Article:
Sending an email does not establish an attorney-client relationship.
Myers Lafferty welcomes your legal inquiries. If you are seeking legal representation, you should note that sending an email to any of our attorneys does not create an attorney-client relationship. An attorney-client relationship is an expressed agreement between the firm and each client. Thus, we strongly advise against sending confidential or privileged information to us until we can establish such a relationship with you. We also advise that you do not send privileged or confidential information through email, since we cannot ensure the security of your email. In fact, neither this website nor our law firm’s email system is encrypted.
Personally Identifiable Information
When you send personally identifiable information in an email, we cannot guarantee that the information will remain confidential because our email is not encrypted. However, to the extent that the information remains within our possession, we use information sent to us in order to determine whether we can assist you and who on our team would be most appropriate to contact you in return. Any information that can personally identify you is collected only upon your voluntary submission. By sharing this information, you authorize Myers Lafferty to use it in the manner identified herein.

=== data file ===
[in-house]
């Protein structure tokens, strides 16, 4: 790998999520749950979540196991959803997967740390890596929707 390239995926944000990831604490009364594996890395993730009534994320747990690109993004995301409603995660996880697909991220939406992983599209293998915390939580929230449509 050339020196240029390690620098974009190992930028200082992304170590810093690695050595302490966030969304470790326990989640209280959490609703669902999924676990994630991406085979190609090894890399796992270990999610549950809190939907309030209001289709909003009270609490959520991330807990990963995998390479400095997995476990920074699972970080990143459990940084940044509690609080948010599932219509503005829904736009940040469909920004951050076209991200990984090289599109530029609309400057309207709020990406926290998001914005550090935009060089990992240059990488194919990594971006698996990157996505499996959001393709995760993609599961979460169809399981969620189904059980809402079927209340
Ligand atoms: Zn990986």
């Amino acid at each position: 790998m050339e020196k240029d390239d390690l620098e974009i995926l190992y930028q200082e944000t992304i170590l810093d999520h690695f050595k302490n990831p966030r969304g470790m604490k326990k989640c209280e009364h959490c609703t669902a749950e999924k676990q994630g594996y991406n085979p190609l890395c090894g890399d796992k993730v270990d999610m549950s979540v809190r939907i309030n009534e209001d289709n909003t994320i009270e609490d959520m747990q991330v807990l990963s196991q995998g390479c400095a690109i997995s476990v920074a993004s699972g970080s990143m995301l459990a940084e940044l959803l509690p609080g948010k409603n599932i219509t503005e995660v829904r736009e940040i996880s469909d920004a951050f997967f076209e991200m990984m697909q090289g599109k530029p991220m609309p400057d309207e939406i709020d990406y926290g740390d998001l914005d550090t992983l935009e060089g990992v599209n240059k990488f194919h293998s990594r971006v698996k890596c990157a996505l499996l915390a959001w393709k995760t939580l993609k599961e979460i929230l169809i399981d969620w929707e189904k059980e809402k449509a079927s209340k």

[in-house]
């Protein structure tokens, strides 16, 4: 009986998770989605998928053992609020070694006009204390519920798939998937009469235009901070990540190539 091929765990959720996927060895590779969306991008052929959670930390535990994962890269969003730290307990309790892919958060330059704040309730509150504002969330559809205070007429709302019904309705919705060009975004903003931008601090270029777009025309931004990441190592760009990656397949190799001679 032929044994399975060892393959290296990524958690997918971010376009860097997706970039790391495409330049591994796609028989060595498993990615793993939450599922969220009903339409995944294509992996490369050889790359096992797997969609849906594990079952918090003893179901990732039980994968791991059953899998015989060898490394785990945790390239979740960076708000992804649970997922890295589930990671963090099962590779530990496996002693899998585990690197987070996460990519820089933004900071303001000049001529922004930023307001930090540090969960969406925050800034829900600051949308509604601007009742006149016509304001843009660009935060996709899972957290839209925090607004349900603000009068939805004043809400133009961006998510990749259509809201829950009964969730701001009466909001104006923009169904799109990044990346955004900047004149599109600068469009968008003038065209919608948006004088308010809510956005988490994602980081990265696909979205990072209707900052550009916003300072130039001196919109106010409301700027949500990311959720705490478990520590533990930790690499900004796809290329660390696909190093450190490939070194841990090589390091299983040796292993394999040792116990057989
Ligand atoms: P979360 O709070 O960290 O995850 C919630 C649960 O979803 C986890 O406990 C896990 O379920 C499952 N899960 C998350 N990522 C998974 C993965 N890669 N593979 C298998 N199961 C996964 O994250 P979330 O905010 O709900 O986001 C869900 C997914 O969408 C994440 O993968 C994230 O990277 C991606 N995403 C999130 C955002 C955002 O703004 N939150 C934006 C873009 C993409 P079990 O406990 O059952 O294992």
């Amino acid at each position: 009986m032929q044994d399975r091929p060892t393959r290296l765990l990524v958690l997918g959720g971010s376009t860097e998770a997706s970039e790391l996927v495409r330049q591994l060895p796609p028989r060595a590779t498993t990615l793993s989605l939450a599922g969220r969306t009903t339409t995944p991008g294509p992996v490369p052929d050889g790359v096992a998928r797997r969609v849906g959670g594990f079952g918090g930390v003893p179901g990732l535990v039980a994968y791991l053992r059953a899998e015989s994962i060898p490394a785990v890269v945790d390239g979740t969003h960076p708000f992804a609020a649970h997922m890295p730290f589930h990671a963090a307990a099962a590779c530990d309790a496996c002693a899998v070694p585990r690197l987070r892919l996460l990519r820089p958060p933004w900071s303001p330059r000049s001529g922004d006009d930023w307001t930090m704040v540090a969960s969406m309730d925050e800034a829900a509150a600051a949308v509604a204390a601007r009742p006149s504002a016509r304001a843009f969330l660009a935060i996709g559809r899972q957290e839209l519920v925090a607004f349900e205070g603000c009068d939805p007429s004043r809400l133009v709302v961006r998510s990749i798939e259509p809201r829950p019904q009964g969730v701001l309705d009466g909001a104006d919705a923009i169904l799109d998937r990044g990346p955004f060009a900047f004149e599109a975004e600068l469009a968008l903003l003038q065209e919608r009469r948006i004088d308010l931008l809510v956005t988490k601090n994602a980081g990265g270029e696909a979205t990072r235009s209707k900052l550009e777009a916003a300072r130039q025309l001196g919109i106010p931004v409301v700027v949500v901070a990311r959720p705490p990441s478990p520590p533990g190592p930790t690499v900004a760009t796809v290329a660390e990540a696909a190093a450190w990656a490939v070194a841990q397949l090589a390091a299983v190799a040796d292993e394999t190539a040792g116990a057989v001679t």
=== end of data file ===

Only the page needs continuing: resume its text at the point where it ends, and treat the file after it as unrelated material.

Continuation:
The use of this website or blog does not establish an attorney-client relationship.
Your decision to retain legal counsel is an important one. Upon your inquiry, we will respond to you and either set up a meeting or call to determine how we might assist you. Once it is determined that Myers Lafferty can represent you, we will provide you with additional information about our capabilities, our terms of engagement and when an attorney-client relationship has been established. Please do not send us any proprietary or confidential information without first talking with one of our lawyers or investigators and receiving authorization to send us the information.
Automatic Collection of Data
Our website and blog use analytics tools which automatically collect your IP address and navigational information when you access our website and blog. IP addresses often can be used to identify the country, state, and city from which a computer is connecting to the internet. Because IP addresses need to be used by websites in order for the internet to function, we have access to the IP addresses of visitors to our site.
Our website and blog use tracking technology, “cookies,” which allow us to track usage and navigation and to identify user patterns. We may use this information to improve our website and blog content, improve our website performance and/or improve the website usability. The data we collect using tracking technologies is summarized and cannot be matched with any personally identifiable information about the user.